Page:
If you can’t decide what to do with something, put it aside and you can come back to it later. I know—it might feel like double handling—but I think it’s better than getting stuck. Keep going with what feels easy and create momentum. You’ll feel good about making progress, and this will empower you when you come back and deal with the sticky stuff.

A kitchen with a clutter-free wood tone island, a wooden dining room table and a large window looking out on a large yard.

6. Question the clutter stories that have led you to hold on to things longer than necessary

If there’s one thing I’ve learned from years as a minimalist, it’s that our stuff is never just “stuff”. Instead, the things we own are a reflection of our thoughts and beliefs.

For example, I used to own over a hundred pairs of shoes! Why? Because deep down I felt insecure about my appearance—but when I wore sky-high stilettos, I could fool myself into feeling confident.

Your clutter stories might be completely different, but if you struggle to let go, I can almost guarantee you have them. Spend some time getting to the roots of your clutter and it will help you declutter your home for good.

Related Post: Why Your Life is Busy + Cluttered (Plus What to Do About It)

7. Set realistic expectations for how long decluttering your home might take

Look, I’ve got to be honest. I’m tired of blog posts that claim you can declutter your entire house in a day or a weekend.

It might be possible for some, but I think for most people it sets unrealistic expectations. It took you a long time to bring that clutter into your home and it will probably take a while to get rid of it. Trying to do too much too quickly will only make you feel like a failure, which in turn makes you want to quit.

On the other hand, realistic expectations (based on the time and energy you have available) set you up for success. Plus, slow decluttering gives you time to learn from your clutter so you can make better choices in the future.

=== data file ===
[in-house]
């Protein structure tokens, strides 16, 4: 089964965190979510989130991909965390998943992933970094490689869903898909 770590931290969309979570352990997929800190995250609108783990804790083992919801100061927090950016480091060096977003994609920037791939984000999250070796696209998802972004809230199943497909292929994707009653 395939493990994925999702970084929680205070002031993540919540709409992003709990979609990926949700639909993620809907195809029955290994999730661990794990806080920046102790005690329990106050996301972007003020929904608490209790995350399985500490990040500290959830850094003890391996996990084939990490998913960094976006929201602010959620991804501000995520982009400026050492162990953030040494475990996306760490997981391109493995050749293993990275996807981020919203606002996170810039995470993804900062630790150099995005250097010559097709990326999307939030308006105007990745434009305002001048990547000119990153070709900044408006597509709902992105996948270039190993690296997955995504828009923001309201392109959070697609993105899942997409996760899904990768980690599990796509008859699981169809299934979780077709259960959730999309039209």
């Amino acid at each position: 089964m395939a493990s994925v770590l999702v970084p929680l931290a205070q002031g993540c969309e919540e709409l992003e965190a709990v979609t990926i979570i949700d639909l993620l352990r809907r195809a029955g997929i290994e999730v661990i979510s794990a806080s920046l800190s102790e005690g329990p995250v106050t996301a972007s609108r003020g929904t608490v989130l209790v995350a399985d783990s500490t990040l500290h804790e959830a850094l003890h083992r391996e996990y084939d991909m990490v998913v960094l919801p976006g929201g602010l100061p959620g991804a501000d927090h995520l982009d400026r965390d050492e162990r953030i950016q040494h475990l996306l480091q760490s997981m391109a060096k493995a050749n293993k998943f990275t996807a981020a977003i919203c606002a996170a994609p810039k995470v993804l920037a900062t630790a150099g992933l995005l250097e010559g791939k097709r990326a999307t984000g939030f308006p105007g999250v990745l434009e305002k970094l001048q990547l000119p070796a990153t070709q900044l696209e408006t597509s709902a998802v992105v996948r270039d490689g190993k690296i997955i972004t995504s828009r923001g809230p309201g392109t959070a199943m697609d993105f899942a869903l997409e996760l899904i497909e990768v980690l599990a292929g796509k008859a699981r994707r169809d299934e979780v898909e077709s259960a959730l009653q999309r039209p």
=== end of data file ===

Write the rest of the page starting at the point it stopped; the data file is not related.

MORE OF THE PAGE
8. Celebrate small wins and take photos as you declutter your home—it will serve as a reminder of how far you’ve come when times are difficult.

It took me years to declutter my home. YEARS. So trust me, I know that sometimes, it feels like you’re not making any progress. Sometimes you just feel like throwing in the towel and giving up.

When this happens, one of the most powerful things you can do is to reflect on how far you’ve come. Celebrate the progress you’ve made, instead of obsessing about how far you’ve got to go.

One thing that will help you do this is taking photos. You might not feel like you’ve done much but pictures tell the truth! Also, I think decluttering is a process of discovery, and documenting your journey can help you understand the emotional reasons behind why you’ve held on to certain things.

9. Include self-care in your decluttering plan

Decluttering is exhausting. There’s a lot of physical work involved, and it’s mentally draining too. If you’ve ever spent an afternoon decluttering your grandmother’s old quilts or your firstborn’s baby clothes, then you’ll know what I mean. Emotions are raw and it’s hard on the heart.

This is why a lot of people get stuck in a start-stop pattern of decluttering. They try to do too much at once and then get burnt out.

If you can relate, then slow decluttering will help, but it’s also important to plan for self-care. Finish up a half-hour early and then go for a walk in the sunshine or have a quiet cup of coffee on the deck. Or whatever it is that restores you—but make it a priority.

Self-care shouldn’t be an afterthought. Instead, it’s an essential part of decluttering your home. Take care of yourself, so that you can keep going.

10. Bonus tip: download your free decluttering guide

If you enjoyed this post, then I invite you to download my free decluttering guide. You’ll learn the step-by-step process that helped me declutter over 80% of my belongings—plus there’s a troubleshooting guide that will help you deal with tricky clutter like sentimental items.

Resources for Decluttering Your Home

As a shopaholic turned minimalist, I’ve written a lot about decluttering! Here are a few other blog posts that will help you declutter the home:

Have you had success with decluttering your home? What are your top tips for clearing the clutter?

Sharing is caring!

3 thoughts on “How To Declutter Your Home: 9 Tips to Help You Clear The Clutter”

  1. Beginning decluttering was slow takes time to see how much stuff you really own I’m not over shopping working with a budget I have a ways to go I already feel good about the progress that I made

    Reply

Leave a Comment